With over 6,000 Greek islands to choose from – well, 300 inhabited ones – it can be hard to narrow down which ones to visit.
Everyone has heard of the usual suspects, like Mykonos and Santorini, but there are incredible islands waiting to be discovered if you’re willing to venture off the beaten path. Here are some of the best islands in Greece to visit if you don’t want to spend your trip squeezing into tiny spots on busy beaches, or weaving through crowded streets.
Since the islands I’ve chosen are lesser-known, most of them don’t have airports, but they’re all easily accessible by ferry (and even more easily accessible by an Adventure Cruise). If you, like me, don’t want to spend your week navigating ferry schedules, a small ship Adventure Cruise is the ideal way to get around and experience the hidden gems of Greece.
From the moment we pulled up to Sifnos, I knew I would love it there. The quaint whitewashed houses and restaurants with beach-side pergolas stretched out before us. A large Santorini-bound ferry had just left the port, leaving our small ship carrying about 30 passengers to be the largest boat in the port of Kamares.
While Sifnos isn’t yet overrun with English-speaking tourists, it is becoming increasingly popular with Greeks exploring their own country. I always made an effort to greet shopkeepers and restaurant servers with a quick “yasous” or “kalimera”, and they almost always spoke back to me in Greek. Each time I felt a slight twinge of victory; my accent was passable, and I had discovered a place where assuming the tourists spoke English wasn’t the default setting.
The town is filled with quaint tavernas, jewellery stores and pottery shops. This is fitting, since the island is known for its food scene, for once being the site of gold and silver mines and now for the traditional pots made from the island’s clay deposits. As an included activity on our Adventure Cruise, we visited a local artisan in his pottery studio for a demonstration. We spent a lovely afternoon with Yiannis and his German shepherd in the workshop on a hill overlooking the town.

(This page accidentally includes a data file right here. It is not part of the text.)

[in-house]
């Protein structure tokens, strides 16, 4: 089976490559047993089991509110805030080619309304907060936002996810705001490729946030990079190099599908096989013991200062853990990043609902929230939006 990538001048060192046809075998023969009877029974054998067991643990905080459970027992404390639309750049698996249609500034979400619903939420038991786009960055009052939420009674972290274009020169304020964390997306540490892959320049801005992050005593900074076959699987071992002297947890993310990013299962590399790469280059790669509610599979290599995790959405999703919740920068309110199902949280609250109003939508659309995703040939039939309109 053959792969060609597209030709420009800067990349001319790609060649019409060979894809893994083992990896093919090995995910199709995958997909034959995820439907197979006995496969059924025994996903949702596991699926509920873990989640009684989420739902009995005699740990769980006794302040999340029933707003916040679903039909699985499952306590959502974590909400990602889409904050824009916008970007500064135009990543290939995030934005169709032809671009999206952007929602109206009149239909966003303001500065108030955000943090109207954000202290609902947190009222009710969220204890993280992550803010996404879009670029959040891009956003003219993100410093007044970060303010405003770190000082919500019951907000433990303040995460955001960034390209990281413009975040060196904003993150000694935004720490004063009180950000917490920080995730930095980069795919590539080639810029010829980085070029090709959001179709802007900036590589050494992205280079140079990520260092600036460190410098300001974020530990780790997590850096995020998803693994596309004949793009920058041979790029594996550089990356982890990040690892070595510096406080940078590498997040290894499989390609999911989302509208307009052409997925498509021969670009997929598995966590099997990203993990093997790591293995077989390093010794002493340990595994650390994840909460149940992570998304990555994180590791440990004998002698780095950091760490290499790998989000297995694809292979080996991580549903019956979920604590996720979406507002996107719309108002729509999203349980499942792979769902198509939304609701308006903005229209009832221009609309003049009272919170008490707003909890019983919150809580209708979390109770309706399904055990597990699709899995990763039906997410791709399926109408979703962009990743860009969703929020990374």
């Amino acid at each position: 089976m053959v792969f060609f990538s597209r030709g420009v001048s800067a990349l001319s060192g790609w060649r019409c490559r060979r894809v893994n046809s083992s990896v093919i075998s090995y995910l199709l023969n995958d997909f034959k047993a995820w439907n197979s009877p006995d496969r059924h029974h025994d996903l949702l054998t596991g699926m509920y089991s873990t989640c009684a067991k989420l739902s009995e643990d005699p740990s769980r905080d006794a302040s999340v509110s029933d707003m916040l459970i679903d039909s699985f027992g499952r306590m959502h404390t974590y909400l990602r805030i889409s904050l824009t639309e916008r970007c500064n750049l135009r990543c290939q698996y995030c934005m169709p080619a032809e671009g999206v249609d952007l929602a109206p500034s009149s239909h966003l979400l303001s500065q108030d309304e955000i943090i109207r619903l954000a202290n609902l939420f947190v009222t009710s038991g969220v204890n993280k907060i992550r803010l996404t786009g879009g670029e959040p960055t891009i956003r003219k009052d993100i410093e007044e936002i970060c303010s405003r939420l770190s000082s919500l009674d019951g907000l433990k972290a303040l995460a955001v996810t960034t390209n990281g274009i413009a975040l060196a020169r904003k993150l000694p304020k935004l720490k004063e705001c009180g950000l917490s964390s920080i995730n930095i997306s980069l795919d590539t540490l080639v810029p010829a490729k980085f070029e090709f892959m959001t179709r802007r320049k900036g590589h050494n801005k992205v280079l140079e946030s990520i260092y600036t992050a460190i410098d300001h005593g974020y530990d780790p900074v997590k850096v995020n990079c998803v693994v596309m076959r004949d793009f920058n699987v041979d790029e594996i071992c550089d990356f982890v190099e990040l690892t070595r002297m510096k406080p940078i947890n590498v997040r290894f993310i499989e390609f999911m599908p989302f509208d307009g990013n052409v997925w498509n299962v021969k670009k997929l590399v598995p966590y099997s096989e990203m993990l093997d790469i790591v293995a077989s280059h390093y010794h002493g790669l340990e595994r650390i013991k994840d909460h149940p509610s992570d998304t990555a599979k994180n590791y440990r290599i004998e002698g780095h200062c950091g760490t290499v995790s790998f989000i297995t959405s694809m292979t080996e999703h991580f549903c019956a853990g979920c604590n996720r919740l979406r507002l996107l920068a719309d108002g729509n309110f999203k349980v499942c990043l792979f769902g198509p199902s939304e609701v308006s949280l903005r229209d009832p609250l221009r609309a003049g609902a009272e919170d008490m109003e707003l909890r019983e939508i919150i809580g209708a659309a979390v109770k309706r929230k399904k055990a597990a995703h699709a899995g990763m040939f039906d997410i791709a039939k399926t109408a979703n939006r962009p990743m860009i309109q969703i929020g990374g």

Be sure to taste some of Sifnos’ culinary delights too. It owes its reputation as a foodie destination to Nikolaos Tselementes who hailed from Sifnos and wrote a Greek cookbook back in 1910. It features the island’s famous clay pottery dishes including baked chickpeas and stewed lamb. And while they’re famous for their dishes baked or stewed in clay pots, I have it on good authority from several men on my trip who made a point of eating gyros at every stop we made, that their gyros was pretty good too.
Syros is the legal and administrative capital of the Cyclades. This accolade incited as much excitement in me as you might expect. Who doesn’t love admin? Although it sounds like it’s the Greek island to go to if you love paperwork, it really means it’s one of the only islands that’s up-and-running year-round. However, it’s not as crowded as the islands that are almost exclusively dedicated to tourism.
The main port leads you to Ermouppolis town, a 19th-century town that snakes up twin mountain peaks – one topped with a Catholic church, the other with a Greek Orthodox church. You can hike up through the city to either peak for sweeping views of the the town below. For even better views, take a taxi up to the village of San Michalis. My group dined at To Plakostroto, a Greek taverna that served plates meze-style, offered unreal views of the sunset and was filled with locals enjoying their authentic fare.